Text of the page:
Note that Amazon Payments is similar in strategy to Amazon’s cloud-computing platform, Amazon Web Services, which generated over half of Amazon’s operating income in 2015. The volume is staggering: Amazon handled $200B in total payments in 2015, and the growth since then has been exponential. Amazon Payments has the additional benefit of producing revenues that support the core business as well as, through physical distribution, create an incredible customer experience and reset customer expectations for the payment process.
Why is amazon focusing on payments? They effort is consistent with the company’s vision:
O Make shopping easier and more rewarding
O Deepen relationships and connections with customers
O Generate revenue to lower acceptance costs
O Continue its customer-centric approach to development and service delivery
Amazon Payments allows customers to shop securely across different online merchants using a single Amazon login. Earlier this year, Amazon launched its Global Partner Program, designed to bring more retailers onto its payments platform that allows customers to make purchases across multiple retailers using an Amazon login.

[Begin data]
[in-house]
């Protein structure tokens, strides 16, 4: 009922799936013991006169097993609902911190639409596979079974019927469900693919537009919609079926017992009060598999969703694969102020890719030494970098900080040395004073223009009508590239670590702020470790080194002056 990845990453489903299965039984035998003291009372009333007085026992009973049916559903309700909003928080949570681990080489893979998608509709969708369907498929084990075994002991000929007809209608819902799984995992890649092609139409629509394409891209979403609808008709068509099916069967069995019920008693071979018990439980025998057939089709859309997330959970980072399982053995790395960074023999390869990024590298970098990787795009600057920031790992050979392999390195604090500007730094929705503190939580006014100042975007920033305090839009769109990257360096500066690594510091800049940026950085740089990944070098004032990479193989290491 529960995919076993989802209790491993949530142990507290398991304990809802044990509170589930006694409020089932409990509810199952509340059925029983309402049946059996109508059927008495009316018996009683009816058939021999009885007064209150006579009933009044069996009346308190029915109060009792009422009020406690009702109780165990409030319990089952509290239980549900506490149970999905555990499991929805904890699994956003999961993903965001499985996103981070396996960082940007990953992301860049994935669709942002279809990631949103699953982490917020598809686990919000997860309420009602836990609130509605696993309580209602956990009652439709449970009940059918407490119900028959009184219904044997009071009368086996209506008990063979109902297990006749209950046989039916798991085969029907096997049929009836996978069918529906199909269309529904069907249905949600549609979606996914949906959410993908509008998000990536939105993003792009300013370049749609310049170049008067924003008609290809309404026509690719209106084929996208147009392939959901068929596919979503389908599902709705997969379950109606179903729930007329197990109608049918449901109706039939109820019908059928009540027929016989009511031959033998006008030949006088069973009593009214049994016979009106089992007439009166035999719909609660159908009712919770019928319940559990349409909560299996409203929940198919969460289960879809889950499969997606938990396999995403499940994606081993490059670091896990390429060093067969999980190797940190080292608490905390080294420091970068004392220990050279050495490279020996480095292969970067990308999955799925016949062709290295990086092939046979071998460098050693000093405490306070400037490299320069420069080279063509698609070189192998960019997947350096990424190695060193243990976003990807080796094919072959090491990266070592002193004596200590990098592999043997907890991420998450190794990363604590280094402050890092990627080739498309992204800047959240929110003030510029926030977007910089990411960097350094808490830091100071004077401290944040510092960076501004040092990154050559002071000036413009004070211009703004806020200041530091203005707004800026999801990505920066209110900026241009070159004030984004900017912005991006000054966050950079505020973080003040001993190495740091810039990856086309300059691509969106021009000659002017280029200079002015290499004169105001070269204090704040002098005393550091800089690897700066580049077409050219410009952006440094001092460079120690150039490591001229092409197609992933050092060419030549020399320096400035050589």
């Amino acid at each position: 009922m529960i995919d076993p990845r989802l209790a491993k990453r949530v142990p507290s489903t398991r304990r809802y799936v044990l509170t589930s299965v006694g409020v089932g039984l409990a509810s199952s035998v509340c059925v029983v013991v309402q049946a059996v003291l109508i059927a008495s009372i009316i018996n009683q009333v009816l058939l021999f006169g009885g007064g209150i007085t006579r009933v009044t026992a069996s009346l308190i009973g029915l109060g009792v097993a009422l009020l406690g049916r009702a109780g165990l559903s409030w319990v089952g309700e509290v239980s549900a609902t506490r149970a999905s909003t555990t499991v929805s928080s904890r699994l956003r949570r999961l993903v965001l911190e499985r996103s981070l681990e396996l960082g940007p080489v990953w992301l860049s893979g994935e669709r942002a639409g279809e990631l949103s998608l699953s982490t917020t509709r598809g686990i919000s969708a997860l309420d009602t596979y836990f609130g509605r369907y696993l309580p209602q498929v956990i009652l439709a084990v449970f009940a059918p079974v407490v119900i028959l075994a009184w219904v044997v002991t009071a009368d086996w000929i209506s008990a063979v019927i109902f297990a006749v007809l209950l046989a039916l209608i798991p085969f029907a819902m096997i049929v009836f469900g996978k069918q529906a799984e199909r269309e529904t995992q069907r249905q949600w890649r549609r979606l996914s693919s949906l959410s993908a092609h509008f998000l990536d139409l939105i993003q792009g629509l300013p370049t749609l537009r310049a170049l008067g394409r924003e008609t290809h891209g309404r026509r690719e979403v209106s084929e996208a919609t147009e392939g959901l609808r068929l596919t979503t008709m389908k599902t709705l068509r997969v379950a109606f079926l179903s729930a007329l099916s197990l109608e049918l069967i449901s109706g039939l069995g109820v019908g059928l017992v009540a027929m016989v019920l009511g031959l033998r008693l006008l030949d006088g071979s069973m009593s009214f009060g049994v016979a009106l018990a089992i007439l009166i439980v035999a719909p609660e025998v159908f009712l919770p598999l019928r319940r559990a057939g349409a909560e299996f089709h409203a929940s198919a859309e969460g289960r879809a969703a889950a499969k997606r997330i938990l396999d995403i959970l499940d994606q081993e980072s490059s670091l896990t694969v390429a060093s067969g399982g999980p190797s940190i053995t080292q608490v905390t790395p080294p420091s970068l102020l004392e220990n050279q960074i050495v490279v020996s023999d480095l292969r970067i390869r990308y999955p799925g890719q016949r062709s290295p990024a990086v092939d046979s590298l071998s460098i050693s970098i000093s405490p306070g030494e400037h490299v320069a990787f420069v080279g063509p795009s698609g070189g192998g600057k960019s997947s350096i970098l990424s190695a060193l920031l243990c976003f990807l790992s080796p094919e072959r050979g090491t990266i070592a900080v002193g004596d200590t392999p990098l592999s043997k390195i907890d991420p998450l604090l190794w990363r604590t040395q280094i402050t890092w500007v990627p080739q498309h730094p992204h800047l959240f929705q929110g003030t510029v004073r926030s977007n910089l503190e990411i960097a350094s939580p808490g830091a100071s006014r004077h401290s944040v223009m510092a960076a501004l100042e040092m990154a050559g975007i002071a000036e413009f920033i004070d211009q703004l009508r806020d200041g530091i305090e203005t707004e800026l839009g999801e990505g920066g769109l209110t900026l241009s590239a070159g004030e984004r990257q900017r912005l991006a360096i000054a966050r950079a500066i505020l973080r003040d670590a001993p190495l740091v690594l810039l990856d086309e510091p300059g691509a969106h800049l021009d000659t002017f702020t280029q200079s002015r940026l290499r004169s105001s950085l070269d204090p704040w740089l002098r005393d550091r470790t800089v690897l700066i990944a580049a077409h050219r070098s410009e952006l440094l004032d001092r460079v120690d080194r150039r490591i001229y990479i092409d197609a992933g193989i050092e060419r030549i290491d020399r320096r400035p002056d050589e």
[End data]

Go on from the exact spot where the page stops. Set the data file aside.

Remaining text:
And now, with Amazon Go’s underlying technology, Amazon can make it available to major retailers providing they accept Amazon Payments, of course. What retailer would decline a next-generation technology that would transform the customer experience, reduce theft, and allow for major reductions in labor—the second largest expense in retail? No payments company would be able to offer retailers anything even remotely like Amazon Go’s technology.
The Whole Foods acquisition appears to be in complete alignment with Amazon’s view of the world of retail. Amazon is using Big Data to reverse-engineer retail in a way that might change it forever.
The firm’s move marks the beginning of the end of retail as we've known it. It also impact execution in the payments space. Our industry depends on payments as a major source of income. This type of disruption can be more significant to us that the Lending Clubs of this world.
Amazon has approached Retailing in a scientific way since the very beginning. In the Amazon world, every transaction is recorded, every buyer is known, every inventory movement is known, and perhaps more importantly, every possible next order can be suggested based on what visitors buy and browse. This playbook, based on the belief that all data must be collected, analyzed and used, is drastically different from retail’s traditional way of thinking.
Our industry SHOULD be able to accomplish all these things and has made many attempts at doing so, from “next most likely to buy” models to detailed staffing models. But the seamlessness offered by Amazon is way beyond the experience we currently offer, and can meaningfully reduce our revenue if the Amazon payments method is adopted by many retailers.